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Endnote: It’s All for the Good

Riki Goldstein

“When you work on a piece of music, you never know who will listen and who will be affected” – Yoeli Dikman

Wednesday, December 06, 2017

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The Story Behind the Song

It’s All for the Good

“Hakol Letovah” kept Mona’s friend upbeat through the hardest times

Mona Rosenblum’s energetic and upbeat album Mona 7 was the sound of Succos for Mishpacha readers who received the complimentary disc in their Yom Tov package. Although it was released with a bang, Mona says that these songs were actually composed and recorded over a ten-year period. “To bring out my own album I had to have complete yishuv hadaat — and I’m so busy with other projects that my own album was pushed to the back burner every time. Now that this material finally crystallized into Mona 7, I see I have almost enough for another full album.

The opening song “Hakol Letovah,” sung by MBD, was inspired more than a decade ago by a special neighbor.

“A rav who was also a chazzan moved into our neighborhood, and we davened in the same shul,” Mona explains. “He used to sing at chuppahs, and over time we became friendly and discussed music as well as many other common interests. One day as I walked home from Maariv together with this neighbor, he told me about a very difficult experience he had just been through. His wife had just endured life-threatening complications that had resulted in a stillbirth. The words ‘Chayav adam lizkor shekol mah she’oseh Hashem hakol letovah — a person must always remember that whatever Hashem does is for the good’ were his, and he began to sing them in this niggun as we walked along together. The fact that these words and tune were his reaction to such a distressing event gives the song extra depth. And then my neighbor added another thought: ‘You know, the very fact that we’re walking along uneventfully is also part of Hashem’s never-ending goodness.’ ”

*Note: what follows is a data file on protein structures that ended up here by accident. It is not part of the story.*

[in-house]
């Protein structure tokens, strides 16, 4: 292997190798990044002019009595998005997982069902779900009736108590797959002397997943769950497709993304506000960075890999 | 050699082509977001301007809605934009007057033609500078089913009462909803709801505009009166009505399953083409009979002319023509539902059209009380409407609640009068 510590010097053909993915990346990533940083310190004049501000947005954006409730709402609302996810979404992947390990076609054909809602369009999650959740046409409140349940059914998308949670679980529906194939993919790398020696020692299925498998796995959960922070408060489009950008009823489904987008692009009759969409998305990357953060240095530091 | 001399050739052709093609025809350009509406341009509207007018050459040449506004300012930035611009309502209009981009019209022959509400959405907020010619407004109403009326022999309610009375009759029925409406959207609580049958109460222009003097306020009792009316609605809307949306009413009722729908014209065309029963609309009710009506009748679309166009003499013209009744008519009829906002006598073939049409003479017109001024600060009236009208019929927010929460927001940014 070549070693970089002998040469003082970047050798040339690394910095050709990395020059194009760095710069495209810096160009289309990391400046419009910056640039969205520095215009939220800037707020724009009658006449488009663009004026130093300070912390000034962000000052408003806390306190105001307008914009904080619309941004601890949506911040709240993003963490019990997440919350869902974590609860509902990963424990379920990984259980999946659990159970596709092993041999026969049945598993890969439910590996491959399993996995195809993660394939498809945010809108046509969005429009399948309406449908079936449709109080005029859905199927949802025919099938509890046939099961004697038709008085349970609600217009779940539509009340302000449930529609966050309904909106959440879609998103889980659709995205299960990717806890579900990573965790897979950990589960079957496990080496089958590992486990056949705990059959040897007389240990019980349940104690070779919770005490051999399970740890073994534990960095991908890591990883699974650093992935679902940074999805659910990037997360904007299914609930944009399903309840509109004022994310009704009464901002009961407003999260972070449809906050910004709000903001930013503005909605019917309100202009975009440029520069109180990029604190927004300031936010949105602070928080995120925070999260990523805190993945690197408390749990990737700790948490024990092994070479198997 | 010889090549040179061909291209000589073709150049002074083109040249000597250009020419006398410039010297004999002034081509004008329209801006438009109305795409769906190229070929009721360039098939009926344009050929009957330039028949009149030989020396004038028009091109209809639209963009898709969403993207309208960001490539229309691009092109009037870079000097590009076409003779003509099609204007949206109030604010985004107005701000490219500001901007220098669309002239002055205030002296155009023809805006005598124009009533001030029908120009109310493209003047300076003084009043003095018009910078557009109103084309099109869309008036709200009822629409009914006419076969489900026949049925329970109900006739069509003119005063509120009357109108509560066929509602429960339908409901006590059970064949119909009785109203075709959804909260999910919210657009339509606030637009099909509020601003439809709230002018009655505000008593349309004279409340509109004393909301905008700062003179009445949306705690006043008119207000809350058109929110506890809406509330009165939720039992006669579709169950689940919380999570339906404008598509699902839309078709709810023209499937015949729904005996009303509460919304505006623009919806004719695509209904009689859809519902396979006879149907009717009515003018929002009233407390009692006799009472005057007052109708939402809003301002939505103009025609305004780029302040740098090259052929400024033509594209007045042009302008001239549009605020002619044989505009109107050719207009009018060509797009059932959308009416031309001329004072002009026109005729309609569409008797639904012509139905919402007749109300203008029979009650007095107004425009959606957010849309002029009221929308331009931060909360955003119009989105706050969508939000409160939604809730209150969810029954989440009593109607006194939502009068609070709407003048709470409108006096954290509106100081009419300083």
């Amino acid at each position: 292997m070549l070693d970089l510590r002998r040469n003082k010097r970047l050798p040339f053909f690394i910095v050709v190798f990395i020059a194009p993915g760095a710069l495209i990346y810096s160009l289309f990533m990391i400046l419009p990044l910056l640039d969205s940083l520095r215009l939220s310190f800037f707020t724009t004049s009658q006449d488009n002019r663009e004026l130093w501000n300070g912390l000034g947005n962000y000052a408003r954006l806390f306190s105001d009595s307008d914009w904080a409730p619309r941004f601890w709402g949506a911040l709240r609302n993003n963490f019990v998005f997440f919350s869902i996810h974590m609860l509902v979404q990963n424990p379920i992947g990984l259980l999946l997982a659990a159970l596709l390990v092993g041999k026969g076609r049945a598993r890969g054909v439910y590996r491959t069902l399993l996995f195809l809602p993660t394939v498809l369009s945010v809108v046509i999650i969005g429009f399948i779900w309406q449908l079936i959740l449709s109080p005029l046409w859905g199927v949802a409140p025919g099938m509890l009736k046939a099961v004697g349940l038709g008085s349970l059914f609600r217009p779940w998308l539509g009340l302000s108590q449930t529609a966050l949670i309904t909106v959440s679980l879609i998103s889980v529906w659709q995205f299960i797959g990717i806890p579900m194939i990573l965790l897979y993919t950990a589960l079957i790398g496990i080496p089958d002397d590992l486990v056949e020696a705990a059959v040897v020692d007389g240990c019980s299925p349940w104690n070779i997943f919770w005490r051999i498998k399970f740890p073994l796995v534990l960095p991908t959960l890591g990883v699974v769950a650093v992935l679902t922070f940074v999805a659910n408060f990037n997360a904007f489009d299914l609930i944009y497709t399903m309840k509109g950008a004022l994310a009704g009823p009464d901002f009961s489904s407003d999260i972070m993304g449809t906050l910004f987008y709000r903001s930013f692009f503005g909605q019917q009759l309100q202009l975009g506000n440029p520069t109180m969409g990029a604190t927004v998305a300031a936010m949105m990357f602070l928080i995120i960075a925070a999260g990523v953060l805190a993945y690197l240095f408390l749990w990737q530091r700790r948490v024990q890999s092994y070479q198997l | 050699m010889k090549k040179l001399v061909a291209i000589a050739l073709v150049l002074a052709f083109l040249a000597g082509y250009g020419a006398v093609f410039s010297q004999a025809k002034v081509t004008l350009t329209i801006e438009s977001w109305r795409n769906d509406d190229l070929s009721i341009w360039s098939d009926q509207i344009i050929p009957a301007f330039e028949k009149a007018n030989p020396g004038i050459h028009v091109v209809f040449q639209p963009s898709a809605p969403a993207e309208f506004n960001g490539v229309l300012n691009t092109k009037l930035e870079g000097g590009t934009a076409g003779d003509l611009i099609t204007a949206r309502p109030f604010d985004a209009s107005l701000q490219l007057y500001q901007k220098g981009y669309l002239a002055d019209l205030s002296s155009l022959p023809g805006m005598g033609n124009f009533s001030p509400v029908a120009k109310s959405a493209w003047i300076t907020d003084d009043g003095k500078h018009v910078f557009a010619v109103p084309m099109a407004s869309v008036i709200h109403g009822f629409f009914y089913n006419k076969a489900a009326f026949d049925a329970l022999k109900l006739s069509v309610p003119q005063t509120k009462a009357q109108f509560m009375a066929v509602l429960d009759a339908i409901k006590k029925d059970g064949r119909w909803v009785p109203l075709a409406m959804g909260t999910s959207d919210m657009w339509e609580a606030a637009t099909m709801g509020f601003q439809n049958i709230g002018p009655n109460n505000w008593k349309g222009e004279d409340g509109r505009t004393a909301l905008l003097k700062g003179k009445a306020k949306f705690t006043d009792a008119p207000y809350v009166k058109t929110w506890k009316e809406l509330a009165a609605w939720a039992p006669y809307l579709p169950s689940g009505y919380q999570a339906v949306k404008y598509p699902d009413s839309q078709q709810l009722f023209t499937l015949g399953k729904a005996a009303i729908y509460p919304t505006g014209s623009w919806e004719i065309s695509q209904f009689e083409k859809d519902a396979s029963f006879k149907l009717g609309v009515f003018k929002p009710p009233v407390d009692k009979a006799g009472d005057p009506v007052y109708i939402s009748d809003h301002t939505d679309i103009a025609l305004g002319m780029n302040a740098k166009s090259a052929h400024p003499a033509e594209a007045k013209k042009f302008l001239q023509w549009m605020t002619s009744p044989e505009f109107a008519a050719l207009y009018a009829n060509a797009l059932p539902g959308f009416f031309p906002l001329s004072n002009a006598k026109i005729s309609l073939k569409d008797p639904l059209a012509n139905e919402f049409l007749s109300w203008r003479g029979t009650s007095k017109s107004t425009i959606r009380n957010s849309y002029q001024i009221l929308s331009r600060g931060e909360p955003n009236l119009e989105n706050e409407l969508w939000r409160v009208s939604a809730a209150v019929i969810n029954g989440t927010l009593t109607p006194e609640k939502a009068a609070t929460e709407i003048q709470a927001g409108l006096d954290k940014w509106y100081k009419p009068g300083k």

For the past decade, Mona says he himself has been singing the song at various difficult venues, such as a sheva brachos held in a hospital where the chassan’s younger sister was wheelchair-bound after a terror attack. “The chochmah is to recognize that Hashem is always good to his creations even when to us things look black,” he says. “And even during a moment of ‘nothing’ — hakol letovah.” 



Arranger YOELI DIKMAN’s classic interlude catches a conductor by surprise

“When you work on a piece of music, you never know who will listen and who will be affected. I learned this at the very beginning of my career,” Dikman reflects. Seven years ago, the young musician was in America conducting a concert at Brooklyn College with Yosef Chaim Shwekey. “We went to daven Minchah, when an elderly man came and asked me if I’m Yoeli Dikman. In broken Hebrew, he told me how he had been a conductor of classical music many years ago, but left it when he became a baal teshuvah. Since then, he could rarely bring himself to listen to music. His grandson had shared the song ‘Kol Yisrael,’ which I arranged for Yosef Chaim on the Chavivim album, thinking that the classical style arrangements might just be to his taste, and this old man was so overwhelmed that such arrangements actually existed in chassidic music. He couldn’t stop thanking me for my work. It was a very moving encounter.”

Singing for the Times

YOELI GREENFELD keeps the flame alive “At this time of year, you can hear me singing any song that has the word ‘latkes’ in it (just kidding). But I’m a big latke-lover, which is a pretty standard item all year round at the Greenfeld residence. Of course, I won’t sing ‘latke’ songs at events, but I do love to sing the original “Al Hanissim” — most people don’t know where it came from, but it was in the Chassidic Song Festival in 1974 — it’s a great leibedig song that gets everyone into the Chanukah spirit.”